YOU ARE INVITED TO ATTEND A VIRTUAL EARTH MONTH EVENT

 

Unbottling the Environmental & Health Impacts of Nanoplastics

Thursday, April 18, 2024
6:00 – 7:00 PM EST 

 

Moderator

Jeffrey Shaman
Interim Dean, Columbia Climate School Professor of Environmental Health Sciences and of Climate

with

Beizhan Yan
Lamont Associate Research Professor, Geochemistry, Lamont-Doherty Earth Observatory

and

Julie Herbstman
Professor of Environmental Health Sciences, Columbia University; Director of the Columbia Center for Children’s Environmental Health

 

As concerns about plastic pollution reach a crescendo, recent research has uncovered a hidden threat in one of our most common commodities: bottled water. This groundbreaking study, conducted by researchers at Columbia Climate Schools Lamont-Doherty Earth Observatory (LDEO), has revealed the presence of hundreds of thousands of previously uncounted tiny plastic particles in bottled water samples.

We invite you to explore what we have learned about the distribution and concentration of microplastics and nanoplastics in various environments, including our living spaces. We will discuss the major exposure pathways, penetration through biological barriers, and the potential health impacts, including developmental and neurological effects. We will also discuss the limitations of previous exposure assessment methods and the solutions our researchers have developed for quantifying nanoplastics.

 

The Speakers:

Dr. Beizhan Yan is a Lamont Associate Research Professor at Lamont-Doherty Earth Observatory. He received his PhD in 2004 from Rensselaer Polytechnic Institute (RPI), Troy, NY. He joined LDEO in 2017, and since then, he has established an Environmental Organic Lab from scratch with the ability to extract, isolate, and identify organic contaminants and biomarkers from environmental and biological samples. He is leading collaborative studies in measuring microplastics and nanoplastics in drinking water and air, characterizing their exposures, and linking exposures to various adverse health outcomes, including neurodegenerative diseasesÂ

Julie Herbstman is a Professor in the Department of Environmental Health Sciences at the Columbia Mailman School of Public Health.  Her research focuses on the impact of prenatal and early life exposure to environmental pollutants, including polybrominated diphenyl ethers (PBDEs) and polycyclic aromatic hydrocarbons (PAHs) on child growth and development. She has also been involved in research exploring the long-term environmental health impact of exposure to pollutants from the collapse of the World Trade Center on 9/11. She is the director of the Columbia Center for Children’s Environmental Health, where she oversees longitudinal birth cohort studies in New York City. She received her ScM and PhD in epidemiology from the Johns Hopkins Bloomberg School of Public Health in 2002 and 2006, respectively.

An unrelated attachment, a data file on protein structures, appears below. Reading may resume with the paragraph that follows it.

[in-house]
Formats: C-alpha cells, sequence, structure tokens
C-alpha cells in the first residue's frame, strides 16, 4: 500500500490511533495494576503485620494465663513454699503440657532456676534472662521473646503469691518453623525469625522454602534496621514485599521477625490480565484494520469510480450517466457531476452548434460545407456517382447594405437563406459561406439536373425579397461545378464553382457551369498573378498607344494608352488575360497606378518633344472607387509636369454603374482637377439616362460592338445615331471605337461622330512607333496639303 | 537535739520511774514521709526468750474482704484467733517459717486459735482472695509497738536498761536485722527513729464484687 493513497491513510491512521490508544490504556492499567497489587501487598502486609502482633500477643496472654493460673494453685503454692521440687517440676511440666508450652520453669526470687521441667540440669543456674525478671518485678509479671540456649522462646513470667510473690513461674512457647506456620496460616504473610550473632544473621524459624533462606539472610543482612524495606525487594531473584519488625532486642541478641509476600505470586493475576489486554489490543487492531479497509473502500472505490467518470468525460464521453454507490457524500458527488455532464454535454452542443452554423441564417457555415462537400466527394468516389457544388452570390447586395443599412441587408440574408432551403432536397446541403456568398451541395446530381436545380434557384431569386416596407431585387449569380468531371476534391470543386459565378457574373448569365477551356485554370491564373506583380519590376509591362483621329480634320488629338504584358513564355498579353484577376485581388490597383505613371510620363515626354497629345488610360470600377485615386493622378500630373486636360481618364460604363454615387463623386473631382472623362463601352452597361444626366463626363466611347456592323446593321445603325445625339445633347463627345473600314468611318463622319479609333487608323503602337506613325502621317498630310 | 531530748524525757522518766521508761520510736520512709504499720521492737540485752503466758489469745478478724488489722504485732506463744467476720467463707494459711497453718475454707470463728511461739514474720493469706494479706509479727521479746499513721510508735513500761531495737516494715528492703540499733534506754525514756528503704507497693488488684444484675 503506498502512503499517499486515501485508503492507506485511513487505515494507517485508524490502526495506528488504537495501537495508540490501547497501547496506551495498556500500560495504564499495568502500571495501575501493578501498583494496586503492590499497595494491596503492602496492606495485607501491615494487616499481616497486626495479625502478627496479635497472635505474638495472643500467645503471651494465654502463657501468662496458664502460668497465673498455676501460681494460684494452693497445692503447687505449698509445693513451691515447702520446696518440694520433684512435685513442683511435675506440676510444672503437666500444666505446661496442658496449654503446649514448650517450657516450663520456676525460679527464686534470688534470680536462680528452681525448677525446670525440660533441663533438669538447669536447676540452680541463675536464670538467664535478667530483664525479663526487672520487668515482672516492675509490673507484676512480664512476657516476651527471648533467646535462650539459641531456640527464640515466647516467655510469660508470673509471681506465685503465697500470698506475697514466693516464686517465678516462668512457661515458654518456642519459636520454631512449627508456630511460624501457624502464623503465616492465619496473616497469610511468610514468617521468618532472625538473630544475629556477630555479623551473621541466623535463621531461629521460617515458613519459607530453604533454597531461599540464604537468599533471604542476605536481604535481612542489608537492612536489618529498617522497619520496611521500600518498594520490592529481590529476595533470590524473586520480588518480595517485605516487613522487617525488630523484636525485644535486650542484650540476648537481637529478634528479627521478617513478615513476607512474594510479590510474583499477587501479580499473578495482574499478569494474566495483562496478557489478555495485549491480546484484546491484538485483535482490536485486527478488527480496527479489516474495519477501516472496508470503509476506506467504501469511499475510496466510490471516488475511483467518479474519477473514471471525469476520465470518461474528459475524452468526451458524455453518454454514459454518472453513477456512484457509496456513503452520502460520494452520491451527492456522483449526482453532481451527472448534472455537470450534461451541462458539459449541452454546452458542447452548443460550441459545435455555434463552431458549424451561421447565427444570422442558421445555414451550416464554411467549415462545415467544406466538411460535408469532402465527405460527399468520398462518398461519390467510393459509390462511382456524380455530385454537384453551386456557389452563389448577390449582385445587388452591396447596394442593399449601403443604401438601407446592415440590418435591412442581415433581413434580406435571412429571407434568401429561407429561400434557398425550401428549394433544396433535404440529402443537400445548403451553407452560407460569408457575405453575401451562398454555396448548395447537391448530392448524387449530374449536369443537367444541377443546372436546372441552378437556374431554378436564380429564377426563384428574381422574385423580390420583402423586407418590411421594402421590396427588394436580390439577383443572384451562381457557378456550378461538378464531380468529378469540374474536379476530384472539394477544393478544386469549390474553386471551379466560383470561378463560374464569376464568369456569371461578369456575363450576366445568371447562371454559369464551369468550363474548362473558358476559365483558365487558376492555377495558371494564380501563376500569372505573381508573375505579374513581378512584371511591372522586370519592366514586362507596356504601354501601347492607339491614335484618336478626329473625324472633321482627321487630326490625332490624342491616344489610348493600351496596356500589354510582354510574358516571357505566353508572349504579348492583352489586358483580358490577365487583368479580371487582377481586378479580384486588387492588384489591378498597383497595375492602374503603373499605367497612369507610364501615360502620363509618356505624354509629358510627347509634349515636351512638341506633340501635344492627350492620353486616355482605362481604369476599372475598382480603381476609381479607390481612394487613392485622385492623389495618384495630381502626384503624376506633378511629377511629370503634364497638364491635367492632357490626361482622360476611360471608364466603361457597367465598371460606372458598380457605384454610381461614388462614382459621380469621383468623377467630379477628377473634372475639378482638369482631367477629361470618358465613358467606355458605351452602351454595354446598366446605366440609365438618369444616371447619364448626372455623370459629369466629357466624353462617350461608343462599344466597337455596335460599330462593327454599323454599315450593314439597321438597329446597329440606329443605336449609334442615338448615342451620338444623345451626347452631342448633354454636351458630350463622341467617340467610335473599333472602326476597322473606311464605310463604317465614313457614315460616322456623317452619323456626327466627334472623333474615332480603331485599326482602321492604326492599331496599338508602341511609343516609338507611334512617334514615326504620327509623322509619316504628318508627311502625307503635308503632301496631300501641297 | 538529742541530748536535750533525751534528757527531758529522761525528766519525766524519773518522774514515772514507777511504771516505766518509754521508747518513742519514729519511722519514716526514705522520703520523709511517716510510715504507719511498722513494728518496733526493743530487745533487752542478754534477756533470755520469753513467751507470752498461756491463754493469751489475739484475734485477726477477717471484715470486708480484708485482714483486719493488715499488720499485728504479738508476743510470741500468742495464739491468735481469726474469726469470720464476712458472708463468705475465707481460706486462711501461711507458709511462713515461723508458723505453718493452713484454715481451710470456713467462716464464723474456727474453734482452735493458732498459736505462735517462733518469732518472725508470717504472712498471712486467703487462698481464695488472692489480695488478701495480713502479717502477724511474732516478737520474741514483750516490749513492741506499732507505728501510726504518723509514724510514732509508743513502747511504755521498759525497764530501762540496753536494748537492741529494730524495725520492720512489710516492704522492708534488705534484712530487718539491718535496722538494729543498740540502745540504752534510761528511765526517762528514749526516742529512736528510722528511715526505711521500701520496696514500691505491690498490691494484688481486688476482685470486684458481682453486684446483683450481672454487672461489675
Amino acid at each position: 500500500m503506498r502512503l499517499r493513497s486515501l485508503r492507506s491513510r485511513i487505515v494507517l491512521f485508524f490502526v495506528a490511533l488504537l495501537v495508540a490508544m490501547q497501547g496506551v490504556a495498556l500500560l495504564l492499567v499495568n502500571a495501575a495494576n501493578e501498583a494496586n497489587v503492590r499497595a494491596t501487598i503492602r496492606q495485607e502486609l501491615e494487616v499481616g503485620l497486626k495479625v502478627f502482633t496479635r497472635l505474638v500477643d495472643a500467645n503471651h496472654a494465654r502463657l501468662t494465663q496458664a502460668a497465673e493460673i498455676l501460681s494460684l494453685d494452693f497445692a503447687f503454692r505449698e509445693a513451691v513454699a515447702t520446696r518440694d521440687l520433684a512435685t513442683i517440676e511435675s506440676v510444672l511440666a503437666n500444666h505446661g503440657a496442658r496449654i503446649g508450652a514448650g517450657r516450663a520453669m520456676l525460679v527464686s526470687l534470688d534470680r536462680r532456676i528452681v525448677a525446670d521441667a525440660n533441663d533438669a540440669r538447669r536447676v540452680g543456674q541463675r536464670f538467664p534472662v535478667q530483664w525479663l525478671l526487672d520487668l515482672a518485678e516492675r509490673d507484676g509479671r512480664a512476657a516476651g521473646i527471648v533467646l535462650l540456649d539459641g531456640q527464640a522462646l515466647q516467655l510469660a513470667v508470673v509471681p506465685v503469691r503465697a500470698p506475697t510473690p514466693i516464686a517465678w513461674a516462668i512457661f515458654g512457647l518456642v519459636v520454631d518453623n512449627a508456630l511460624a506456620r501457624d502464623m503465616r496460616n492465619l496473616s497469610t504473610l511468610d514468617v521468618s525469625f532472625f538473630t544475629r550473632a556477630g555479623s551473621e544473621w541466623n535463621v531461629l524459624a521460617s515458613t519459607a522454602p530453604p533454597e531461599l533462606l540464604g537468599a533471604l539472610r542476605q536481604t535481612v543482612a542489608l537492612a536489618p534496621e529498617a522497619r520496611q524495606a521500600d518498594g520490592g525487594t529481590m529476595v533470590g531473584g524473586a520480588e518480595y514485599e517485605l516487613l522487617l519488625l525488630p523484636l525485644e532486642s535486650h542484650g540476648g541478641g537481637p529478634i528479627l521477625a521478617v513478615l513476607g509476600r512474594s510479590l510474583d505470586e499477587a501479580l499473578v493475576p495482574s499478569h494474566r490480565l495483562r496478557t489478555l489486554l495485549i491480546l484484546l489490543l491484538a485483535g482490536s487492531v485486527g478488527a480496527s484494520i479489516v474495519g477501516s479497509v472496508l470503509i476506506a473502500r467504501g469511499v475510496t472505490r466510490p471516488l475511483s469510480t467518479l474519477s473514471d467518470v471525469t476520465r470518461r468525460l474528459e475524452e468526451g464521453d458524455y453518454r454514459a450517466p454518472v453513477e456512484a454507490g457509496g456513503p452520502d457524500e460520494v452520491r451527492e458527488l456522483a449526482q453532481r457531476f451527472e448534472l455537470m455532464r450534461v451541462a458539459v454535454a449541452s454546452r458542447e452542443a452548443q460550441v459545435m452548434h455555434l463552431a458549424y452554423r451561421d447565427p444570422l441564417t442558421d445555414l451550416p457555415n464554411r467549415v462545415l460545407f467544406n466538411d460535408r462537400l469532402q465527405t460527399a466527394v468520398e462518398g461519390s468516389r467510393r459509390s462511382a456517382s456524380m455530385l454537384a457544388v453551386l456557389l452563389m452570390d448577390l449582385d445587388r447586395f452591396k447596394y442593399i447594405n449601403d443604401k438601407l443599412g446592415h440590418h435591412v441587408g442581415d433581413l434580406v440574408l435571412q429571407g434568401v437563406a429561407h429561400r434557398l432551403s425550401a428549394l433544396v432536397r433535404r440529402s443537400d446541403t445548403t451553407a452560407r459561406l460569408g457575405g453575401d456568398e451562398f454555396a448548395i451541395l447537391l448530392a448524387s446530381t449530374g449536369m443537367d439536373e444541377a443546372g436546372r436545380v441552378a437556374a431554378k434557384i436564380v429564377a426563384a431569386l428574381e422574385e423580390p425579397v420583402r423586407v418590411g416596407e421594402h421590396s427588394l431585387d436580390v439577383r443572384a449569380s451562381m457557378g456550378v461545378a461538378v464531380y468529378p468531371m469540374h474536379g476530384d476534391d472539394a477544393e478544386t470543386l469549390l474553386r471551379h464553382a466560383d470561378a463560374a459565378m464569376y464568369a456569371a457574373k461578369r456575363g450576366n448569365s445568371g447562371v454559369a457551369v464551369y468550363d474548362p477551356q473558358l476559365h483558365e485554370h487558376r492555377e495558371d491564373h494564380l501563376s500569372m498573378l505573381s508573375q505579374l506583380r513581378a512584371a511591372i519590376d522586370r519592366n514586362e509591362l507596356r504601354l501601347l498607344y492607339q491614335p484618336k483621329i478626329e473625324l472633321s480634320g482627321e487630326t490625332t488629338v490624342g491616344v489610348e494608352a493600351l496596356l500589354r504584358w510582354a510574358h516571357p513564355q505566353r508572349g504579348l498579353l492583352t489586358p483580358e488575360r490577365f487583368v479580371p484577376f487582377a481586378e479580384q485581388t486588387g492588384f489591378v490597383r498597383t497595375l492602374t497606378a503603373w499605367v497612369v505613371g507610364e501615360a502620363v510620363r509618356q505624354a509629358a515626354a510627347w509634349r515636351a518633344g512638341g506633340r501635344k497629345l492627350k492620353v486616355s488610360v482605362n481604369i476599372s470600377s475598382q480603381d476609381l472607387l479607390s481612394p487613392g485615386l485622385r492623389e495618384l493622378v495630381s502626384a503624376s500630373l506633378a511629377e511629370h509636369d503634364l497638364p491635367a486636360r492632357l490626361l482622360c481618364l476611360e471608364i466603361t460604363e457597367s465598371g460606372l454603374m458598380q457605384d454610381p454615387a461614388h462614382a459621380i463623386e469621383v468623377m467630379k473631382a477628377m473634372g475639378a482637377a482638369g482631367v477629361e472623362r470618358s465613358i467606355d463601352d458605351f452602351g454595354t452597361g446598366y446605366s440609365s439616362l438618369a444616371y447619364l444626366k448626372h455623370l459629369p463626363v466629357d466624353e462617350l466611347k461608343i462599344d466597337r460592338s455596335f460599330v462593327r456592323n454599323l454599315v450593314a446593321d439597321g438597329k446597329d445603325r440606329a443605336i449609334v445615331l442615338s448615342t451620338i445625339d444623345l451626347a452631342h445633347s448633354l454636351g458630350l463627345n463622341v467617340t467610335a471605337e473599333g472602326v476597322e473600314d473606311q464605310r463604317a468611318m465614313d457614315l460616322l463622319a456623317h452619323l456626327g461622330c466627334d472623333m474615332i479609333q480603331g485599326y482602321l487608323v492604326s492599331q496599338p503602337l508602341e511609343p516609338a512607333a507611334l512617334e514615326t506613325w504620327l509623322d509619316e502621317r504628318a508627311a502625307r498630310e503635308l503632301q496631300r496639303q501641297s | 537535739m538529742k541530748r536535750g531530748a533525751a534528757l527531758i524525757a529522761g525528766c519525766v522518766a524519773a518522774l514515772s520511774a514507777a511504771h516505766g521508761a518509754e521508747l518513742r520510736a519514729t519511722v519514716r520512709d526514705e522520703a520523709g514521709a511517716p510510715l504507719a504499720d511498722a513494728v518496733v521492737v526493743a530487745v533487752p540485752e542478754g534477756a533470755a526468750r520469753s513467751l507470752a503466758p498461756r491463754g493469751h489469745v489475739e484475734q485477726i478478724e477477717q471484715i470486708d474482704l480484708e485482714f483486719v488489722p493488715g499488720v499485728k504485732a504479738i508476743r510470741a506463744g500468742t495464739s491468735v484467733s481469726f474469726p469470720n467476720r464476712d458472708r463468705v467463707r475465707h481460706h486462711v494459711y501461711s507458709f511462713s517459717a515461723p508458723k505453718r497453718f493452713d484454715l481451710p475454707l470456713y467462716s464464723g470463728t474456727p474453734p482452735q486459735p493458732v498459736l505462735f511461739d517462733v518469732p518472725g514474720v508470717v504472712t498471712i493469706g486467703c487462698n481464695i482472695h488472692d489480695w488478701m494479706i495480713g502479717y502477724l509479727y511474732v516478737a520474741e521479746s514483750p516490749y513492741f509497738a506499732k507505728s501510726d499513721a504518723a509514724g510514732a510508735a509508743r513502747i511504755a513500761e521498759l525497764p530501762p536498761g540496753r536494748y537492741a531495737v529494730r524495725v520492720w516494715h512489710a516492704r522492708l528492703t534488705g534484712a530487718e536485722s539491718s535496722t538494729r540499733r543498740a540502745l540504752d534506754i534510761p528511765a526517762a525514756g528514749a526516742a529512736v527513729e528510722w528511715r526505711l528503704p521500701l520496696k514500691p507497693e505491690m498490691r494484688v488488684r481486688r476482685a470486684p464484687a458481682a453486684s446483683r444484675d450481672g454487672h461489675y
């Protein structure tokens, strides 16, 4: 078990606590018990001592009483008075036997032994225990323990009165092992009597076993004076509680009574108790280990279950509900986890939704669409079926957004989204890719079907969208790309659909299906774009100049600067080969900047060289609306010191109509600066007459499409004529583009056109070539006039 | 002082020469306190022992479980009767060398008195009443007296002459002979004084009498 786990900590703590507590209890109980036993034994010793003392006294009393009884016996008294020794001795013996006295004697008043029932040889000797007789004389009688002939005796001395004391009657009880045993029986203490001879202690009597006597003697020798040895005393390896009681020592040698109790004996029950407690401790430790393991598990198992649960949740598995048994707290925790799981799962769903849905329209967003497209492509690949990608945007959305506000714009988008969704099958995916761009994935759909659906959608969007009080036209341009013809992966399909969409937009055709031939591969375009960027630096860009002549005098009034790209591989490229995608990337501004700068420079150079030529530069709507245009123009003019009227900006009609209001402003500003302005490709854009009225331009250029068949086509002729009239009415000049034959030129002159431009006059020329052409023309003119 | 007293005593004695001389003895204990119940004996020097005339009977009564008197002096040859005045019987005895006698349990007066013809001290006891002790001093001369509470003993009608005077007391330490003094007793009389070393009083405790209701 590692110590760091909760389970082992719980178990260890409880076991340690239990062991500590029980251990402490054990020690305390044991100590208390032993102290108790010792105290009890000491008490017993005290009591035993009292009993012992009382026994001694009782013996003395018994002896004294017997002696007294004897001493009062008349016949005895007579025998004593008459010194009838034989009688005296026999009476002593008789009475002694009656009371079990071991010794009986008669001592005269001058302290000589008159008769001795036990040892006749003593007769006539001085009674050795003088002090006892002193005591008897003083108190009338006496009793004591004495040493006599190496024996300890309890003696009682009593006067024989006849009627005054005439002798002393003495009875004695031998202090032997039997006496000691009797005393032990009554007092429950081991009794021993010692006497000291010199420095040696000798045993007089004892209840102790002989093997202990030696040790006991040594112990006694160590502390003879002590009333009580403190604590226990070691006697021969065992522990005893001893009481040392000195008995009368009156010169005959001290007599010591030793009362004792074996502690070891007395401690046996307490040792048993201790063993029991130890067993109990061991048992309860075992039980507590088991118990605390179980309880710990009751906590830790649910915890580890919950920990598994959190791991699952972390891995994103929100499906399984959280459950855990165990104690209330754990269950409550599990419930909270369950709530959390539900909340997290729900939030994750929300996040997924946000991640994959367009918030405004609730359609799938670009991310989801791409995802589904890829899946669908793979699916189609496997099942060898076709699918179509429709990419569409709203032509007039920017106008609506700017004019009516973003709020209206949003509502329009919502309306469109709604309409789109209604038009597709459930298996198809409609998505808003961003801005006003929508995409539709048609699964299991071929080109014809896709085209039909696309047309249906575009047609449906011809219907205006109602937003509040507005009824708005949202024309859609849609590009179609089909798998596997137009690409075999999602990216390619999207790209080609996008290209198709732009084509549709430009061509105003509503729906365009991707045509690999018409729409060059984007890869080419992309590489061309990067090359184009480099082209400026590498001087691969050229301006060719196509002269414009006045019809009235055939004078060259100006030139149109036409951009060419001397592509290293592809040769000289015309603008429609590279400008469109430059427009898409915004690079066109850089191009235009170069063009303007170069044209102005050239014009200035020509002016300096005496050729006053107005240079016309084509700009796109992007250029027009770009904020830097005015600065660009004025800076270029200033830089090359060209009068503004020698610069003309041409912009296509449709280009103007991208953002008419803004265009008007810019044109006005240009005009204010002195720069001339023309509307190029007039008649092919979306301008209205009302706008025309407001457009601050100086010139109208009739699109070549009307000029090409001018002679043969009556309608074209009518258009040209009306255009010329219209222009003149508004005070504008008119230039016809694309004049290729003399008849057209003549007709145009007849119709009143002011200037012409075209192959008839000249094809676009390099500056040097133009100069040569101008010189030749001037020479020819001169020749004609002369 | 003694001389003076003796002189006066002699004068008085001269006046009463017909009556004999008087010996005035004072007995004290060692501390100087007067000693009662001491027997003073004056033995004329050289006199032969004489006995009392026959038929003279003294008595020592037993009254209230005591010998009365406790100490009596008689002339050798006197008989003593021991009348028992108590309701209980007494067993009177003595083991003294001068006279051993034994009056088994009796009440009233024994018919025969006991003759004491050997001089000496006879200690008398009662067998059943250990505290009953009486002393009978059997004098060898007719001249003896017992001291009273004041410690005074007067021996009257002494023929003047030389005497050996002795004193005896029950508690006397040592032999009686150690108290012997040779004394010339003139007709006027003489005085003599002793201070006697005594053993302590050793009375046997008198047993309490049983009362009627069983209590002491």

The Moderator:

Jeffrey Shaman, PhD, works in the fields of climate and environmental health, climate dynamics, infectious disease epidemiology, and infectious disease modeling and forecasting. He uses mathematical and statistical models to describe, understand, and forecast the transmission dynamics of disease systems, and to investigate the broader effects of climate and weather on human health. During the Covid-19 pandemic, his team built one of the first models to project the spread and understand the epidemiological properties of the SARS-CoV-2 virus. Shaman was awarded his PhD by the Department of Earth and Environmental Sciences. He received an MA and MPhil from Columbia University in 2000 and 2002 respectively.

About Us:

The climate crisis is a challenge like no other. Tackling it requires innovative, coordinated, and transdisciplinary approaches from top universities, like Columbia. The Columbia Climate School is marshaling and expanding the University’s work in climate research and education to advance vital research, train future leaders, and develop pioneering solutions for the benefit of society.

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